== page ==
A dripping faucet or pipe leak with obvious water damage are never welcome sights. However, sometimes you might hear dripping sounds and not see any evidence of a water leak. The last thing you want is a water leak somewhere in the walls. If you can't find it quickly, then it could lead to a lot of secondary damage like mold growth.
However, there are a lot of causes of dripping sounds that are easier to locate than you might think. One of these causes requires almost no work from you and another is simple to fix yourself. The third would require a plumber, but it has a source that's less difficult to pinpoint. Here three common causes of that dripping sound you've been hearing.
Did You Just Run a Faucet?
If you've been running a faucet and have just turned it off, you could hear dripping from within the walls, at the drain, or even in the pipe by the showerhead if you were using the shower.
When you turn off the water and the bulk of the water drains away, there's still a sheen of water coating the inside of the pipe. That water could run down the wall of the pipe, it could evaporate, or it could drip until all the excess water was gone.
It's not unusual to have that leftover water drip down from inside of the pipe, which would cause a dripping sound. Another possibility is that a small amount of water was left right at the drain opening, and you're just hearing that water drip down into the pipe.
You'll want to pay attention to whether or not the dripping noise stops. If you run the faucet, turn it off, hear the dripping, and then hear it stop shortly afterward, then you're likely dealing with leftover water. You can take a tissue and dab up any pooled water by the drain and see if that helps.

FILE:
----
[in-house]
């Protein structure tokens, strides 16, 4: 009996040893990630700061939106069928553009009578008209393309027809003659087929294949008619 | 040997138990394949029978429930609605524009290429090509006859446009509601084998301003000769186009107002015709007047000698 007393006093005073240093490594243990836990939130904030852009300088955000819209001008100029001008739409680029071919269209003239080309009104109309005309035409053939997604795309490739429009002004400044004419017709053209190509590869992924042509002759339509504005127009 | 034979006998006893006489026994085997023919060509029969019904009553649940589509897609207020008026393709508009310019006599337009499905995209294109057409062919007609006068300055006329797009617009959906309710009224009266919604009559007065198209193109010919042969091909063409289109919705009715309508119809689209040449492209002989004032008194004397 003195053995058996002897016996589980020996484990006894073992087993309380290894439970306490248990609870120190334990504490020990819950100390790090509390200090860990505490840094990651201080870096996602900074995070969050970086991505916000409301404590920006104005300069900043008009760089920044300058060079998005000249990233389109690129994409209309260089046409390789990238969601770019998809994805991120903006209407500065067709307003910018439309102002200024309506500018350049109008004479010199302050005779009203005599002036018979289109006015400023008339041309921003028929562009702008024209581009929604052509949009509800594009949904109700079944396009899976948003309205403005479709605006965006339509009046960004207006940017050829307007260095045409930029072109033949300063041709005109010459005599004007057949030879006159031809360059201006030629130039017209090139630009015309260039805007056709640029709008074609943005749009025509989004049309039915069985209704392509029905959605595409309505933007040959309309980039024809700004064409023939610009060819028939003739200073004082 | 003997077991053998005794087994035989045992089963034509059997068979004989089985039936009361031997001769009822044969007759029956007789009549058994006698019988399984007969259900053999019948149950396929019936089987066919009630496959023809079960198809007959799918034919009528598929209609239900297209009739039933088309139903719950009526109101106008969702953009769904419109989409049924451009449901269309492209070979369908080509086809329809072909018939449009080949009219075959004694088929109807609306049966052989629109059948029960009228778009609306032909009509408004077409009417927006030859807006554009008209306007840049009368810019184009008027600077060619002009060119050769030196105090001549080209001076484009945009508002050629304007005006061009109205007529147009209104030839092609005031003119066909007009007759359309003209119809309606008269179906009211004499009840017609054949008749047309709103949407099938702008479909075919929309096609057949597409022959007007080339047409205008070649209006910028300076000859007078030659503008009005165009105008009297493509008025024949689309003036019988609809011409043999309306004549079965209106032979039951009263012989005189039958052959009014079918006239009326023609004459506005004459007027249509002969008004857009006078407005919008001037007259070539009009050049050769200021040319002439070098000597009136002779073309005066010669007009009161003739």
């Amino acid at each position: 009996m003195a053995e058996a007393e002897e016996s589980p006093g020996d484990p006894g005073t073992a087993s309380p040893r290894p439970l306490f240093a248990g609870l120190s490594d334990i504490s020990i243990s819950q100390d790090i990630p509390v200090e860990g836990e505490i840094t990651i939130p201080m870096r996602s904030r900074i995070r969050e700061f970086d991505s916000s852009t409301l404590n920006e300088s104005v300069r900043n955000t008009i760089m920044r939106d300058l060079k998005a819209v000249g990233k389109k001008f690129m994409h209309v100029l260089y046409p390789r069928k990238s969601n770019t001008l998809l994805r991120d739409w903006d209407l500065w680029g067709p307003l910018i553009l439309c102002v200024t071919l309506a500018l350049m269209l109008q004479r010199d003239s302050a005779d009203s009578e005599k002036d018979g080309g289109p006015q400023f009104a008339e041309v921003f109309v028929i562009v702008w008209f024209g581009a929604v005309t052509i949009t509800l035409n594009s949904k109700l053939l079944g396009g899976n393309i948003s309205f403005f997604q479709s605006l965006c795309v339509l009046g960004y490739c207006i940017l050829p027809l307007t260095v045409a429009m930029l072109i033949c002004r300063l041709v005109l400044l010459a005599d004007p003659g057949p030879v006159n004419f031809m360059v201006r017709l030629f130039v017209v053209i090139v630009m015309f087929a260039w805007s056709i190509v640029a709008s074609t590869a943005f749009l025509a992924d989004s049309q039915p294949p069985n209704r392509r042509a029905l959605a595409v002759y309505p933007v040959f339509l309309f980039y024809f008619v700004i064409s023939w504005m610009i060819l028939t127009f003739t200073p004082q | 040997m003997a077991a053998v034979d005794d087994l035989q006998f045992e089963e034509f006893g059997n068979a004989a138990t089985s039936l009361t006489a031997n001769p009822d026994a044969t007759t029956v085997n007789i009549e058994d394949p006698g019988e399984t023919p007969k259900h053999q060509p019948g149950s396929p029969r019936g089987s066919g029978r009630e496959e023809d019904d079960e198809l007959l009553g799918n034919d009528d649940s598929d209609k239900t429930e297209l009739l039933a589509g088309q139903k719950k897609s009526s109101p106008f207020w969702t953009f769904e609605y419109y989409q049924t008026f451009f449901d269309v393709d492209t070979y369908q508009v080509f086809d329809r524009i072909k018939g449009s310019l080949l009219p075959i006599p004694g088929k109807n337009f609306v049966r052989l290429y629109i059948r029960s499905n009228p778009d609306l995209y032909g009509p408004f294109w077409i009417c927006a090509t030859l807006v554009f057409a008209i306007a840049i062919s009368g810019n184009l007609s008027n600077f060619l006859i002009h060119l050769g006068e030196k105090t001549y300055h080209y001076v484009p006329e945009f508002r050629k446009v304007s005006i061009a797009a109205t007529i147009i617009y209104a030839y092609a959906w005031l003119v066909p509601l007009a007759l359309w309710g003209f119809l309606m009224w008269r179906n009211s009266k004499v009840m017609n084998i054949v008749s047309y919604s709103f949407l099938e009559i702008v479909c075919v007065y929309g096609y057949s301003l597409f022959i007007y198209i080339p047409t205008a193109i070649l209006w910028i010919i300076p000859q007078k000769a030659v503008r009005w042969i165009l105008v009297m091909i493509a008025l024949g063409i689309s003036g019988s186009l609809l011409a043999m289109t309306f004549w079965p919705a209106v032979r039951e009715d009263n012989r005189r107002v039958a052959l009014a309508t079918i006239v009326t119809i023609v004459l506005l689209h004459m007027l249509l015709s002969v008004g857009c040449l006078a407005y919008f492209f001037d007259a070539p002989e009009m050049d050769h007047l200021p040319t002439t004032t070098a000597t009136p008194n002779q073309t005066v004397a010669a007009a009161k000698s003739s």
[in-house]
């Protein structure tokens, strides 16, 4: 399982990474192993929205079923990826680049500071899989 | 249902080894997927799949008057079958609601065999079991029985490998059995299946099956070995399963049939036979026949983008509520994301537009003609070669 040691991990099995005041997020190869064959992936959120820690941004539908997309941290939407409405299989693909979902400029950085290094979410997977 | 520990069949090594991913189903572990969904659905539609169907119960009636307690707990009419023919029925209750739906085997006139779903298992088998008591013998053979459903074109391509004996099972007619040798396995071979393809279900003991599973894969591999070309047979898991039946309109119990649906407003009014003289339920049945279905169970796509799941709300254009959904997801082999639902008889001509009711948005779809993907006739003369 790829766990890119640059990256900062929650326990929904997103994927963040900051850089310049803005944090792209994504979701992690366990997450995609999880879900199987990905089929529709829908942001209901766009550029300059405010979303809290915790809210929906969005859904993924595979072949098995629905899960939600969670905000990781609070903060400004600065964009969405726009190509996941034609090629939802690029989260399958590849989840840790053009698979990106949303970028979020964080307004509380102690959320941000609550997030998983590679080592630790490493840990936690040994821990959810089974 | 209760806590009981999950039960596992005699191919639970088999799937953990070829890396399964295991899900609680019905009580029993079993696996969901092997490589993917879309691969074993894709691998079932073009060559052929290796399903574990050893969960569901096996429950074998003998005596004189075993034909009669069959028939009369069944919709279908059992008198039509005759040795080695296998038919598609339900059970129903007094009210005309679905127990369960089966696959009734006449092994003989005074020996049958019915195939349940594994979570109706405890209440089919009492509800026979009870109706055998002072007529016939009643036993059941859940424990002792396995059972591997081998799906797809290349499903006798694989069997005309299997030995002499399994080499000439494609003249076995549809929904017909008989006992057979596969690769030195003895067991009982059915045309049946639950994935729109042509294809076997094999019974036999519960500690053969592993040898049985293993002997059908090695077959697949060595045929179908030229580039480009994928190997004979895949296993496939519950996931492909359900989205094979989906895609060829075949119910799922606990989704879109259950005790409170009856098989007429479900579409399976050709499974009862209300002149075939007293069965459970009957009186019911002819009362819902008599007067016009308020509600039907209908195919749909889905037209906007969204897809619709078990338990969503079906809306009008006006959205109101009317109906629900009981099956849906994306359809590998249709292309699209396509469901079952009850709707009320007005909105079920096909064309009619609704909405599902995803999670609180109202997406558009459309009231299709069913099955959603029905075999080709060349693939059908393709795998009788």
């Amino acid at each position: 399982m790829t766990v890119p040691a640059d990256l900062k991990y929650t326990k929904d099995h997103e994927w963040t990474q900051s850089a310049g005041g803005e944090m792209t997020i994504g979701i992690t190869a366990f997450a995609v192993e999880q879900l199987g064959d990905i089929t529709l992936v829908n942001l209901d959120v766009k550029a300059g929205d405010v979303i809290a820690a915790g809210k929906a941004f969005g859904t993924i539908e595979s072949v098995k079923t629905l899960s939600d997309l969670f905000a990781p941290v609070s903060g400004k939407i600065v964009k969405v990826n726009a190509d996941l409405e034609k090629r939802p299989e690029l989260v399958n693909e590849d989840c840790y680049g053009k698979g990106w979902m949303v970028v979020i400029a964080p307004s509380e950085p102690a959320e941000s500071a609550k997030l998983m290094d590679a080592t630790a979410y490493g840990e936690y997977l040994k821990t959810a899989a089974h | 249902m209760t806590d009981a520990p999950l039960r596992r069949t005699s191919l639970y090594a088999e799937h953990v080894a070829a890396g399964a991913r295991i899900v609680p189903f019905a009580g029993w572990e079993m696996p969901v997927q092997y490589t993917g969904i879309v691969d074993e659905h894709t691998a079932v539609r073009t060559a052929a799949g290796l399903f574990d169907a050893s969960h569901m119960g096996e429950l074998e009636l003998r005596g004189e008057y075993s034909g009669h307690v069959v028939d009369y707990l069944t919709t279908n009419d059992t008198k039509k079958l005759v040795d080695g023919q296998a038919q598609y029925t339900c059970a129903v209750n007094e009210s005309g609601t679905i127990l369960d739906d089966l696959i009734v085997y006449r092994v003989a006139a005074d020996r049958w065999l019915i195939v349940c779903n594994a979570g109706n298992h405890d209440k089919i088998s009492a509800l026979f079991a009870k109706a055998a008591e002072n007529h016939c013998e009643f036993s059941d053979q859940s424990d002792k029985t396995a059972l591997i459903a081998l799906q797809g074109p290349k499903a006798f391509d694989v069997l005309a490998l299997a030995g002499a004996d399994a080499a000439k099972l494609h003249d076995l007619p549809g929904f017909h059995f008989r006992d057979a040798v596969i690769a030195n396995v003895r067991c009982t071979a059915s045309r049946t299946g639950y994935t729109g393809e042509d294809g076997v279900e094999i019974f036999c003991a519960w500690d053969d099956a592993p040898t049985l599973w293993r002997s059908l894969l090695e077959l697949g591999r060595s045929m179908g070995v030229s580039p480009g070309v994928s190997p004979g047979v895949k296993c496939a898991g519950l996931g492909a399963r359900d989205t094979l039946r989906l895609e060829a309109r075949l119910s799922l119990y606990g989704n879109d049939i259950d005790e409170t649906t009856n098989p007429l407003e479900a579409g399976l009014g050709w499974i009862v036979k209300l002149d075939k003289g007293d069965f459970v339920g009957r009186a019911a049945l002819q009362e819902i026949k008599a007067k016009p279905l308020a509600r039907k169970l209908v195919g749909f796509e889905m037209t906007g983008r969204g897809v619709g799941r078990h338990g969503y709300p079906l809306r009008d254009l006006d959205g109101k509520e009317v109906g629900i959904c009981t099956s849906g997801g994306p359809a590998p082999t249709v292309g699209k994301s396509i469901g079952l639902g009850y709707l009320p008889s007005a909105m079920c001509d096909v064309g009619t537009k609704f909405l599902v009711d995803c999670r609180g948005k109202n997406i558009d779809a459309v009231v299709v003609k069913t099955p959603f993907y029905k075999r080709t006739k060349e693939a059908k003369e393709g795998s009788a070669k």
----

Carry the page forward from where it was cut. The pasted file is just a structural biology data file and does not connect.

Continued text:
Are Your Drains Slightly Slow?
When you turn on a faucet, the water should drain away quickly. If the drains become partially clogged, then the water will drain away rather slowly. However, if the drains are a little constricted, you might not notice a change in how quickly the water drains out of the basin. However, you may hear a dripping from water that was caught on the clogging material finally drips away.
Monitor your drains - even if they don't appear to be slow. Consider giving your drains a dose of baking soda, vinegar, and hot water to clear out any gunk that's starting to build up on the sides. Simply pour baking soda into the drain, chase it with white vinegar, close the drain, and wait about an hour. Then, open the drain and pour in hot water.
Have Temperatures Gone Below Freezing?
A frozen pipe is no one's friend, but it's easy to locate. If the dripping sound is new and you've just had temperatures overnight go below freezing, then you could have a minor crack. That type of leak will be in a pipe in an outer wall that was exposed to the cold temperatures.
Have a plumber check around your house and listen for the dripping sound. While this does mean that a pipe might need to be replaced, it's not something that would take months to locate. Plumbers are pretty good about finding these types of plumbing issues, and chances are that you'd start to see an actual water stain if the leak were left unfixed.
If you're still at a loss regarding the source of the dripping sound, contact us at Parker & Parker Plumbing. Don't let a dripping sound drive you out of your home. We can help you locate the sound and fix the source.